Sunday, March 25, 2012

On being ill: the pneumonia blues

Everyone's been sick from time to time, and by definition, it's never fun. No matter what you enjoy doing, illness invariably dampens -- or in many cases entirely eliminates -- the potential for good times. Of course, not all illnesses are created equal; some will interrupt your life a lot more than others, which is why I'm here today to tell you about my recent bout of influenza that turned into full-blown pneumonia.

You Can Die From This. Yes, You.
Let's get the scary and dramatic part out of the way first. Anyone who gets pneumonia and either a) doesn't recognize what they have or b) chooses not to have it treated, can die. If you think that pneumonia can only kill the very young and very old, you're mostly right. However, if you don't seek treatment and follow your doctor's orders, you can be one of the people who have the prime of their life cut short unnecessarily. While medical science has come a long way, and conditions like pneumonia are very treatable in most cases, you need to take it seriously.

You Can't Fight What You Don't Know You Have
This is my second bout of pneumonia; the last one was about 4-1/2 years ago, in December 2007. The first time I got it, I thought it was strange that the cold I'd had was seemingly getting worse and worse. I couldn't seem to shake it. I was also very fatigued, and would start running out of breath easily. The final straw that caused me to go into the doctor's office was a strange sound when I would take a deep breath. It sounded as if there was tissue paper in my chest that was crinkling, especially at the end of an exhalation. It also hurt quite a bit when I'd cough. I did not, by the way, have a high fever that time, nor was I coughing up stuff. But the breathing sounds and the pains were disturbing.

Diagnosing and Treating Pneumonia
The medical people are pretty good at diagnosing pneumonia these days. First they check your usual vital signs. Then they use a stethoscope and listen to your chest while you breathe. If it seems pneumonia is likely, they give you a chest x-ray. Pneumonia is easy to see; there will be an area of the x-ray of your lungs that shows the infection.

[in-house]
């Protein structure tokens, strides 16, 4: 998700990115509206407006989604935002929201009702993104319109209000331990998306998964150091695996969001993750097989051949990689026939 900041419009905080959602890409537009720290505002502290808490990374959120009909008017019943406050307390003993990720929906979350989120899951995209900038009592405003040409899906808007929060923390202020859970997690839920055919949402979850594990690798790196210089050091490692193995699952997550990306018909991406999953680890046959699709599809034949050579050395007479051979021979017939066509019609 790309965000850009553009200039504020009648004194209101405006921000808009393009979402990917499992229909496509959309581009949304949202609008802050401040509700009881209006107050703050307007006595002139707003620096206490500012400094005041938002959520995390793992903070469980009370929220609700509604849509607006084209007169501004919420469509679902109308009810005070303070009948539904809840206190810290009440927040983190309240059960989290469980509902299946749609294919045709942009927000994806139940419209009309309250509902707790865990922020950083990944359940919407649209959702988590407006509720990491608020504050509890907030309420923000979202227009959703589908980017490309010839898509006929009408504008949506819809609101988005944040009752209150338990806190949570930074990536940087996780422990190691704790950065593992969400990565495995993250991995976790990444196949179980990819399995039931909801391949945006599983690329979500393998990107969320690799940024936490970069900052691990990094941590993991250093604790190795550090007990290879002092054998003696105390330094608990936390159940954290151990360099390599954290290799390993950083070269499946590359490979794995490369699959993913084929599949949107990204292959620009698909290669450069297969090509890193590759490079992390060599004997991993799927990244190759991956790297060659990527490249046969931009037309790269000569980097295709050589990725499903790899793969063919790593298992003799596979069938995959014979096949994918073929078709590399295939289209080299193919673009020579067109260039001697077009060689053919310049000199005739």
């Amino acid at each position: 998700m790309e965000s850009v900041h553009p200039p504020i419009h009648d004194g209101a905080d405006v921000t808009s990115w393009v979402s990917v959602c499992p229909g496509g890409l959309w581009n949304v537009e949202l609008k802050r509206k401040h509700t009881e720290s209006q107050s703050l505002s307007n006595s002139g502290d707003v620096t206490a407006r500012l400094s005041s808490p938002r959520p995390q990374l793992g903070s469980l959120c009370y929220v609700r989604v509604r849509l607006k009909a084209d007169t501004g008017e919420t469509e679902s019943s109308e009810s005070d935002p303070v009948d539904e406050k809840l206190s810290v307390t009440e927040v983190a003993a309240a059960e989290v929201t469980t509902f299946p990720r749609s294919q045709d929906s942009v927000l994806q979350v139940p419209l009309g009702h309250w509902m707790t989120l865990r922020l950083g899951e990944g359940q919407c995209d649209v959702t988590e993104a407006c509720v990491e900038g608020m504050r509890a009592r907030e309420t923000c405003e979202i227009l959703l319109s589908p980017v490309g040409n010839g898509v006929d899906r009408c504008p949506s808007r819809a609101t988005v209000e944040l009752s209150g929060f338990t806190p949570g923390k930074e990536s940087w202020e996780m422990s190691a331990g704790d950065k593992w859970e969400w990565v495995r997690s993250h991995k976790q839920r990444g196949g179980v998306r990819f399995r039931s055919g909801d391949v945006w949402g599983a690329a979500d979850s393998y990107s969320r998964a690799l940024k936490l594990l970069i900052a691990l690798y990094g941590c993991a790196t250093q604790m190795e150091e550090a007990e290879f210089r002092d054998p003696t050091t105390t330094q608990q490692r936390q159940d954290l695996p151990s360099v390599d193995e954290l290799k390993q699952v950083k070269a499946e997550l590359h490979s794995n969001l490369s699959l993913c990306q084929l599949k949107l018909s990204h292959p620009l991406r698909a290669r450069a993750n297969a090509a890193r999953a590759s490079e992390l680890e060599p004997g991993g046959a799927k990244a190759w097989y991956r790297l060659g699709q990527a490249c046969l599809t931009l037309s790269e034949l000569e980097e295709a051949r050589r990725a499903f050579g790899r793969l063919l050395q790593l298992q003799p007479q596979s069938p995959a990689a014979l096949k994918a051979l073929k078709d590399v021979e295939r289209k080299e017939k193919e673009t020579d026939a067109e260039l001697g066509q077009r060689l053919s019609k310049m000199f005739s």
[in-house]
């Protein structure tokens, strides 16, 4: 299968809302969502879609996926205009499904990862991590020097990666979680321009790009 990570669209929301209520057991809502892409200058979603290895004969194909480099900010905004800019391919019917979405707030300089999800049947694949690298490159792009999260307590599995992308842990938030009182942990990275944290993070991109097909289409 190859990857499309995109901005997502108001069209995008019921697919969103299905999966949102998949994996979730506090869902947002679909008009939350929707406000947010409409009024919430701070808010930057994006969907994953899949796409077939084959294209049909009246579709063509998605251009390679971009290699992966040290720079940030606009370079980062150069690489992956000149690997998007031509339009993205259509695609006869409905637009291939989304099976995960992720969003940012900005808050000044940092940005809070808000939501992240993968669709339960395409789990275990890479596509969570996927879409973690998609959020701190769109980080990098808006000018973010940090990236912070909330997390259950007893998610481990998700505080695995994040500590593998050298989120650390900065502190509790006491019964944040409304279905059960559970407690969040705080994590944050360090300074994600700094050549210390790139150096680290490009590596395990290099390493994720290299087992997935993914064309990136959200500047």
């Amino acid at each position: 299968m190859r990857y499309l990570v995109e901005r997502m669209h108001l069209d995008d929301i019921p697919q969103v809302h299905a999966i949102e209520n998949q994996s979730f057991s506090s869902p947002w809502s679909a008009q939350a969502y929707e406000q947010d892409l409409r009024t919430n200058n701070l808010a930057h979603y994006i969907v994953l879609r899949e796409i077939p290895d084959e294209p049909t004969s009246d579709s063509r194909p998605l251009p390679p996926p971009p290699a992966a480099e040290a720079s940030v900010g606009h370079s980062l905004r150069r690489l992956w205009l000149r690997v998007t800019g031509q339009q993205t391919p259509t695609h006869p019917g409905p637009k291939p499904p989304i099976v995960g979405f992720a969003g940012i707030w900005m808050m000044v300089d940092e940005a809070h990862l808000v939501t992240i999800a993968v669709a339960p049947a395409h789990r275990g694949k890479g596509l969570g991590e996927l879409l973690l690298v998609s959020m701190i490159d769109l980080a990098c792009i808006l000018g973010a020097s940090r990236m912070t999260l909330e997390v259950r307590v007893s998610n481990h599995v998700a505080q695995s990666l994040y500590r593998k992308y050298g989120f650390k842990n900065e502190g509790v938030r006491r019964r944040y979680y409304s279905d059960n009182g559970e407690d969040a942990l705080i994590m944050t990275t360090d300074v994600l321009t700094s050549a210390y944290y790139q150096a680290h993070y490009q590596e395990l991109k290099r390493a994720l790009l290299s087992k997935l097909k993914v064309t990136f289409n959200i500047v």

In my case, I'd acquired influenza type a (aka, the flu) from my son a few days earlier. When you get the flu, one of the problems (in addition to the miserable fever and aching body) is that your immune system goes to hell, leaving you susceptible to other problems. This time, I was familiar with the sensation of pneumonia, and begrudgingly went to my local urgent care center, Ocean Medical here in Redondo Beach on Wednesday evening. Everything seemed pretty good until they checked my O2 level, which was at 93%. That's a little lower than I like to see. But the bigger sign was when I started coughing... and dropped to the ground in pain. After Dr. Villarreal examined me and they did the x-ray, the pneumonia was very apparent.

Despite the fact that my influenza was viral-based, the pneumonia is a separate disease that's a bacterial infection, and has to be treated with strong antibiotics. The first line of attack was an injection of Ceftriaxone (aka Rocephin) that Nurse Juan expertly jabbed into my butt cheek. Side note: butt cheek injections don't hurt... at first. Later on, it may feel like someone kicked you in the ass while wearing steel-toed boots, though. The antibiotic parade kept marching; Dr. Villerreal was concerned about the pneumonia enough to treat it aggressively, which is why he prescribed two different antibiotics after that. I have been taking both Azithromycin and Ciprofloxacin, and just a few days later, this onslaught of bug killers seems to be working well.

The Cure Hurts Too
While I appreciate the need to go in and clean house, so to speak, in my lungs, the problem with antibiotics (especially multiple strong ones as I'm on) is that they tend not to discriminate in terms of which bacteria they kill. It's like going after a terrorist cell by setting off an atomic bomb; there's going to be some collateral damage. So, all of the "good bacteria" that lives in your gut will also be eliminated, and you'll likely find that your ability to digest food is immediately gone.

It's Probably Going To Be Okay
The fact is that if you're older than 6 and younger than 65, you will probably be just fine after getting your pneumonia treated. One of the most difficult aspects of it for me has been keeping my optimism level high. Pneumonia tends to sap all of your energy, and it's easy to forget that things look a lot brighter when you have your health. You just need to trust the idea that as you defeat the bacteria in your lungs, your energy and attitude will eventually come around as well. I'm not the most patient person in the world, so this part is particularly difficult for me. However, I have too damn many things I want to do yet... more music, more films, more web sites, more family activities, more travel, more new experiences, more good times with friends, and more fun... that I know this mopiness is just a temporary side effect that will, soon enough, be gone.

I'm looking forward to getting back to my usual silly self. And I will.

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